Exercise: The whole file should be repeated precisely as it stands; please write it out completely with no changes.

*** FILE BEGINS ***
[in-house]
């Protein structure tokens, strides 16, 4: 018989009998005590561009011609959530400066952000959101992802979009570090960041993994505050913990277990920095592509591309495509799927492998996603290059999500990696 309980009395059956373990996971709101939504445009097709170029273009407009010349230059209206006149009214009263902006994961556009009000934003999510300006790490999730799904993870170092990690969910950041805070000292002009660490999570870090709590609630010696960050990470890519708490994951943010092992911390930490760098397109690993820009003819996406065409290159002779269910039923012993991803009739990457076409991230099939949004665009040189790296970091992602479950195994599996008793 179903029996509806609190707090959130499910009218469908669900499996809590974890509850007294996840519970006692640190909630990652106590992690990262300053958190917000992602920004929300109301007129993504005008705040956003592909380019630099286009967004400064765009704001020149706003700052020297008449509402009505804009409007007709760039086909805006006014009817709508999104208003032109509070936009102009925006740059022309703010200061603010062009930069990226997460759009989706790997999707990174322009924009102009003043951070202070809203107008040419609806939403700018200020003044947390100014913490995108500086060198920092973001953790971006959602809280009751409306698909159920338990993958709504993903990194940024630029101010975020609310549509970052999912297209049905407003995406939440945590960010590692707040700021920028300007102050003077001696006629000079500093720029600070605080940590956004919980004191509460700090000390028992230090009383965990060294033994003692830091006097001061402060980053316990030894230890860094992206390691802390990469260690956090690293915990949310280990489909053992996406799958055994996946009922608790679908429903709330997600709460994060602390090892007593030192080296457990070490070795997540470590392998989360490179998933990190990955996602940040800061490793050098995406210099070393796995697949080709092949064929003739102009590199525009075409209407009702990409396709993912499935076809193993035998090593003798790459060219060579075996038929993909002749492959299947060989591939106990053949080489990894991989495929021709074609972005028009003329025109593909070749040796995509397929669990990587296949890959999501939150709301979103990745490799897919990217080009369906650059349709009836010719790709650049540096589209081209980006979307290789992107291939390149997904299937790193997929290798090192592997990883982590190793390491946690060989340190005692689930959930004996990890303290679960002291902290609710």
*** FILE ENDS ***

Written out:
[in-house]
């Protein structure tokens, strides 16, 4: 018989009998005590561009011609959530400066952000959101992802979009570090960041993994505050913990277990920095592509591309495509799927492998996603290059999500990696 309980009395059956373990996971709101939504445009097709170029273009407009010349230059209206006149009214009263902006994961556009009000934003999510300006790490999730799904993870170092990690969910950041805070000292002009660490999570870090709590609630010696960050990470890519708490994951943010092992911390930490760098397109690993820009003819996406065409290159002779269910039923012993991803009739990457076409991230099939949004665009040189790296970091992602479950195994599996008793 179903029996509806609190707090959130499910009218469908669900499996809590974890509850007294996840519970006692640190909630990652106590992690990262300053958190917000992602920004929300109301007129993504005008705040956003592909380019630099286009967004400064765009704001020149706003700052020297008449509402009505804009409007007709760039086909805006006014009817709508999104208003032109509070936009102009925006740059022309703010200061603010062009930069990226997460759009989706790997999707990174322009924009102009003043951070202070809203107008040419609806939403700018200020003044947390100014913490995108500086060198920092973001953790971006959602809280009751409306698909159920338990993958709504993903990194940024630029101010975020609310549509970052999912297209049905407003995406939440945590960010590692707040700021920028300007102050003077001696006629000079500093720029600070605080940590956004919980004191509460700090000390028992230090009383965990060294033994003692830091006097001061402060980053316990030894230890860094992206390691802390990469260690956090690293915990949310280990489909053992996406799958055994996946009922608790679908429903709330997600709460994060602390090892007593030192080296457990070490070795997540470590392998989360490179998933990190990955996602940040800061490793050098995406210099070393796995697949080709092949064929003739102009590199525009075409209407009702990409396709993912499935076809193993035998090593003798790459060219060579075996038929993909002749492959299947060989591939106990053949080489990894991989495929021709074609972005028009003329025109593909070749040796995509397929669990990587296949890959999501939150709301979103990745490799897919990217080009369906650059349709009836010719790709650049540096589209081209980006979307290789992107291939390149997904299937790193997929290798090192592997990883982590190793390491946690060989340190005692689930959930004996990890303290679960002291902290609710």